Review Summary: Danger Mouse introduces The Black Keys to Psychedelia.0 of 3 thought this review was well written
It's impossible to even begin discussing this album without mentioning the person behind it, Danger Mouse. Danger Mouse has developed an eminent reputation for being not just one of the most respected producers in modern music, but also as an accomplished songwriter who has worked in a variety of genres.
It's tough to say how much of this new found psychedelic influence in the music comes from Danger Mouse, and how much comes from The Black Keys themselves. The Black Keys had begun to develop a reputation for their heavy Blues Rock sound, but Psychedelia was never present in their past albums, so it's safe to assume that Danger Mouse was responsible for this new metamorphosis in sound. Now, when first hearing that an artist mainly associated with Hip-Hop was going to produce an album by a Blues band, it's tough to say what people were going to expect but I'm quite certain that this wasn't it. Attack & Release
, for the most part, contains the same ferocity of dirty Blues Rock that can be found in their past efforts but with slight decorations of Psychedelic effects. The album begins with "All You Ever Wanted"
, a soulful acoustic ballad with minor electrical effects for a psychedelic vibe, but overall we get a sense that this is still the same Black Keys we've heard before. Acoustic pieces were a rare treat in previous albums, but from this first track we can already feel the involvement of Danger Mouse within the overall sound. The albums then descends into "I Got Mine"
, which displays a return to what The Black Keys are known for. "I Got Mine"
displays the dextrous synergy Danger Mouse and The Black Keys have developed in their recording sessions. The song, for the most part, presents itself in the familiar Blues Rock fashion the band associates itself with but as the song progresses we find ourselves descending into a strange ambience of psychedelia in the midsection. The Black Keys have never experimented with this type of arrangement in past albums, yet it comes out so natural, as if this was nothing new. Songs like "Strange Times"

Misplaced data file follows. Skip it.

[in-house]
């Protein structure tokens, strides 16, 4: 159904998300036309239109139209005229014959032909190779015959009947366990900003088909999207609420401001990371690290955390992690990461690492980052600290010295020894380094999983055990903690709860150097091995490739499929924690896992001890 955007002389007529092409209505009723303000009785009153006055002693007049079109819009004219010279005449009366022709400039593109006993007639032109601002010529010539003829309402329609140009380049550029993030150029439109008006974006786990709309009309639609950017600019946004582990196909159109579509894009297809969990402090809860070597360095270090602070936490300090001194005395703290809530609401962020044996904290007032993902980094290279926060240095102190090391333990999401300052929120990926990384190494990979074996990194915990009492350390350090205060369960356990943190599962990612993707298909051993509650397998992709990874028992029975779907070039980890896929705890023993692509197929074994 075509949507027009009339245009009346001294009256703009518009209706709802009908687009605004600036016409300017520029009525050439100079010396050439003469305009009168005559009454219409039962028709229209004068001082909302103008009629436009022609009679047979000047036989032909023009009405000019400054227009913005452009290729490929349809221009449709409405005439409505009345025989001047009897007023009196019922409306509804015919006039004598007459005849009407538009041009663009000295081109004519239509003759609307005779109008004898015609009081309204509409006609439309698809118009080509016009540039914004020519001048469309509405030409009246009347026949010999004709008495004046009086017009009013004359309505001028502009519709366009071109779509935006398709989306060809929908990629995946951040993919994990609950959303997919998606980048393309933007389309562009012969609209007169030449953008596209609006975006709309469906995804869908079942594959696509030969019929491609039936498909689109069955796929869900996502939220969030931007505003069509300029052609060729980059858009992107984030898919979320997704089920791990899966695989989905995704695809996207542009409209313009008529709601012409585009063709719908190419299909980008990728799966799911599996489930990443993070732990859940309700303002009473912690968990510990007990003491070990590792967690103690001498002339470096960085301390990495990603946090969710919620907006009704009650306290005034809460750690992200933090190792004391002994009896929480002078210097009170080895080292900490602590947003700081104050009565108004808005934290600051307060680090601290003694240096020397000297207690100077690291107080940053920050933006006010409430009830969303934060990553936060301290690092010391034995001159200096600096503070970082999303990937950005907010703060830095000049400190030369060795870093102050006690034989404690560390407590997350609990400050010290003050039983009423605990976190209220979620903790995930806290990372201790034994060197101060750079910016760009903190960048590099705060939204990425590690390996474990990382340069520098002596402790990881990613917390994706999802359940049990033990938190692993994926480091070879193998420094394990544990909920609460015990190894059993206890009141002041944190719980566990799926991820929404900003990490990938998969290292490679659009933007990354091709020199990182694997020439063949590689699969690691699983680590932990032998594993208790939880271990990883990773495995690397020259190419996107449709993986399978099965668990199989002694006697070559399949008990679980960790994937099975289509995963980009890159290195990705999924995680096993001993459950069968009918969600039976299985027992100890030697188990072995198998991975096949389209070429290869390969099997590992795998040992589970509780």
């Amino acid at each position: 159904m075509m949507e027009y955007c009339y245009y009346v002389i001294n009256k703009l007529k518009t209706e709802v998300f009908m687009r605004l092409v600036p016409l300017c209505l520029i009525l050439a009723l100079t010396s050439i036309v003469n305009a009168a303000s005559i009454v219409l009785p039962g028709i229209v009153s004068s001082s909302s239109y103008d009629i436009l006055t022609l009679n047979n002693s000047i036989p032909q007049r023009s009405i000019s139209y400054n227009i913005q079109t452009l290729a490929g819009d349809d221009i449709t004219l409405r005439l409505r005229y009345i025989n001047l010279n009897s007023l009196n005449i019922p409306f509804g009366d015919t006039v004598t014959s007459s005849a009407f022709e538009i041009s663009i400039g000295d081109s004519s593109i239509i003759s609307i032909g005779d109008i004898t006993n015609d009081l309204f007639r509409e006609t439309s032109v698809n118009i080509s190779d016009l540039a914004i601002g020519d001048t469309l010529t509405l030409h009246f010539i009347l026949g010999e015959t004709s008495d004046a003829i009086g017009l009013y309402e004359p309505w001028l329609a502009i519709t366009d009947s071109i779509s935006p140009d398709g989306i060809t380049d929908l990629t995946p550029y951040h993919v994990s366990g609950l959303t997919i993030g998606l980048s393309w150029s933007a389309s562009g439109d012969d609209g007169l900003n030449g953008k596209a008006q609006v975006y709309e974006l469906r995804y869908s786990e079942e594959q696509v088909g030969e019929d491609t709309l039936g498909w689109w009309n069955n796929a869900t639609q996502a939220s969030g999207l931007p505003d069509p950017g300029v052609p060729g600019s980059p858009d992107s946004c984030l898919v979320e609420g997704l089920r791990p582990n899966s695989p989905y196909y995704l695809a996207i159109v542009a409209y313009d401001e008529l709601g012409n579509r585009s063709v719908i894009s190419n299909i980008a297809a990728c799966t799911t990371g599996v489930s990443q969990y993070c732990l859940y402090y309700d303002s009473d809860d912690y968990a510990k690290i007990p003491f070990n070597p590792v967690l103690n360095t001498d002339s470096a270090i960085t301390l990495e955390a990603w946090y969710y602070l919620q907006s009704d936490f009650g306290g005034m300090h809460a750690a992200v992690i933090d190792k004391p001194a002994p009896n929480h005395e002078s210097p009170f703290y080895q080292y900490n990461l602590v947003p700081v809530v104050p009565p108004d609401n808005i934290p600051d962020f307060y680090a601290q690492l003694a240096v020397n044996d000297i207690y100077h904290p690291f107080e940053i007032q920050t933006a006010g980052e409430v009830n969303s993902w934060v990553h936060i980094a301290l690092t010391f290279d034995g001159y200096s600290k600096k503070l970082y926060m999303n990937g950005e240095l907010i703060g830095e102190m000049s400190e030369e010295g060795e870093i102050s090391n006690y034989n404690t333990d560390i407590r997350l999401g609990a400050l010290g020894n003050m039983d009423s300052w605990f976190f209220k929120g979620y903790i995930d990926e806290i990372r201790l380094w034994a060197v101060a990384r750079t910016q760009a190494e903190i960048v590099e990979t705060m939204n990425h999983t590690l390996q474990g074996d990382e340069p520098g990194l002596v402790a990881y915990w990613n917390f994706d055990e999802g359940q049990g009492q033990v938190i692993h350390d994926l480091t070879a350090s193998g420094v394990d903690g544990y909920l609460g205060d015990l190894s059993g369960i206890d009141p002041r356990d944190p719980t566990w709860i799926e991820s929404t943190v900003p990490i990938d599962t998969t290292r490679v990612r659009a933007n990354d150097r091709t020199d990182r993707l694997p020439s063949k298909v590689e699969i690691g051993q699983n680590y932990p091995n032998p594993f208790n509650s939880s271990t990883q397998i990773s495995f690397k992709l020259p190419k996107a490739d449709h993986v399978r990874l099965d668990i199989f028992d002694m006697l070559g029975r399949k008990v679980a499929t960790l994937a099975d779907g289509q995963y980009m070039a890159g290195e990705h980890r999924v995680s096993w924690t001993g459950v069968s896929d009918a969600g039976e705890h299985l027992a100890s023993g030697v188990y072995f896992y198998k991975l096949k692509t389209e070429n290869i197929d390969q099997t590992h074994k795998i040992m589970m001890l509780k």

and "Oceans & Streams"
follow the same expert coalescence of Psychedelia and Blues Rock, which is a formula reminiscent to that of Cream, whose music was a major influence in this particular album.
is another highlight within the album, starting off with a banjo intro and then flowing into a Bluesy atmosphere orchestrated with typical Rock & Roll and synthesizer effects. The harmonizing back vocals that are used to decorate Dan Auerbach in the chorus create a haunting ambience that make this song one of the band's best compositions. Danger Mouse also guides Dan and Patrick through some new approaches, for example, the tribalistic and paradoxically named; "Same Old Thing"
. The song features a recurring flute melody that guides the song, which makes for an interesting listen. Then, there is "Remember When (Side A)"
, a soft ballad composed of a multitude of psychedelic effects which truly separates it from the rest of the music in the album. Finally, the album finishes with "Things Ain't Like They Used To Be"
For the most part, Attack & Release is a typical Black Keys' album, but Danger Mouse has truly taken this band to new a level of artistry. There is a stronger emphasis on atmospheric ambience within the musical orchestration, but overall, fans can rest assured that The Black Keys haven't steered away too far from their past tendencies. This was a defining moment for the band, as it heralded a new direction in music that would continue to be present in the latter albums, as they incorporate a variety of instruments and sounds into their typical formula of Blues music. This is a fantastic album that would grow to become a steeping stone for a band that would flourish into one of modern Rock's most respected acts. This album is sure to satisfy any fan of The Black Keys.